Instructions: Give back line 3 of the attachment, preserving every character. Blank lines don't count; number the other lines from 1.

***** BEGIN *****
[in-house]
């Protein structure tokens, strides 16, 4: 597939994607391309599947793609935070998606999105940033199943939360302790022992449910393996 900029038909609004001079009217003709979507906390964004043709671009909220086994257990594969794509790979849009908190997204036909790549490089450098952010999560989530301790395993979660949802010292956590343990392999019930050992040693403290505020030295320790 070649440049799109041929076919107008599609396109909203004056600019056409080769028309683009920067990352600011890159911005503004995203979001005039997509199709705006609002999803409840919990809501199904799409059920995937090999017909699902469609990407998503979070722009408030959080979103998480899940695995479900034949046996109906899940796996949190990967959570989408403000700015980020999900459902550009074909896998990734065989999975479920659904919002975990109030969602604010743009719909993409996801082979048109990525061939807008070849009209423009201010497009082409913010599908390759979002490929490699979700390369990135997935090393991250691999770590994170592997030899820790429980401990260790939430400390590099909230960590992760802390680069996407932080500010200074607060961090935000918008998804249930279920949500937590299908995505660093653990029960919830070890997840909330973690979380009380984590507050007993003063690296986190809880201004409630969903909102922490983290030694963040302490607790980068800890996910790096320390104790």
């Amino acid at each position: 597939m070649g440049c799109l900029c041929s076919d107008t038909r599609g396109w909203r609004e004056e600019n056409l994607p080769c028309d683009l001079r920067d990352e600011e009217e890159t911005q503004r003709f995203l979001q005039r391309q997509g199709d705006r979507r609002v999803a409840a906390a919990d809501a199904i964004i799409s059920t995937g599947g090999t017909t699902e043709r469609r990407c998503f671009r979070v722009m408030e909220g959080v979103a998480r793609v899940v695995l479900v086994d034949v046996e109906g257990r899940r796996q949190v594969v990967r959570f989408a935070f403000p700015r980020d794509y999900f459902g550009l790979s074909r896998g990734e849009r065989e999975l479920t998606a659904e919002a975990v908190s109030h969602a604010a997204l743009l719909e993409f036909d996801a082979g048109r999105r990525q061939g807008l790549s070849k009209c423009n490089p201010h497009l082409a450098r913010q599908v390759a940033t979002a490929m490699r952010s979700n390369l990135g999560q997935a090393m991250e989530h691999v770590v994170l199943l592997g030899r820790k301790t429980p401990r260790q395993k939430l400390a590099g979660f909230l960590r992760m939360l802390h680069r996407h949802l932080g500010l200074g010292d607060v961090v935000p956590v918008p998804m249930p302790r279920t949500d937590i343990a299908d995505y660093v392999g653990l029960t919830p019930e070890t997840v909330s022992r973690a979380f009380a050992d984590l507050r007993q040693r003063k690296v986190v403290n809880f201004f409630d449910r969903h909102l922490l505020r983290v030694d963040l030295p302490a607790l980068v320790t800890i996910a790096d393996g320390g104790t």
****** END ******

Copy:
């Amino acid at each position: 597939m070649g440049c799109l900029c041929s076919d107008t038909r599609g396109w909203r609004e004056e600019n056409l994607p080769c028309d683009l001079r920067d990352e600011e009217e890159t911005q503004r003709f995203l979001q005039r391309q997509g199709d705006r979507r609002v999803a409840a906390a919990d809501a199904i964004i799409s059920t995937g599947g090999t017909t699902e043709r469609r990407c998503f671009r979070v722009m408030e909220g959080v979103a998480r793609v899940v695995l479900v086994d034949v046996e109906g257990r899940r796996q949190v594969v990967r959570f989408a935070f403000p700015r980020d794509y999900f459902g550009l790979s074909r896998g990734e849009r065989e999975l479920t998606a659904e919002a975990v908190s109030h969602a604010a997204l743009l719909e993409f036909d996801a082979g048109r999105r990525q061939g807008l790549s070849k009209c423009n490089p201010h497009l082409a450098r913010q599908v390759a940033t979002a490929m490699r952010s979700n390369l990135g999560q997935a090393m991250e989530h691999v770590v994170l199943l592997g030899r820790k301790t429980p401990r260790q395993k939430l400390a590099g979660f909230l960590r992760m939360l802390h680069r996407h949802l932080g500010l200074g010292d607060v961090v935000p956590v918008p998804m249930p302790r279920t949500d937590i343990a299908d995505y660093v392999g653990l029960t919830p019930e070890t997840v909330s022992r973690a979380f009380a050992d984590l507050r007993q040693r003063k690296v986190v403290n809880f201004f409630d449910r969903h909102l922490l505020r983290v030694d963040l030295p302490a607790l980068v320790t800890i996910a790096d393996g320390g104790t």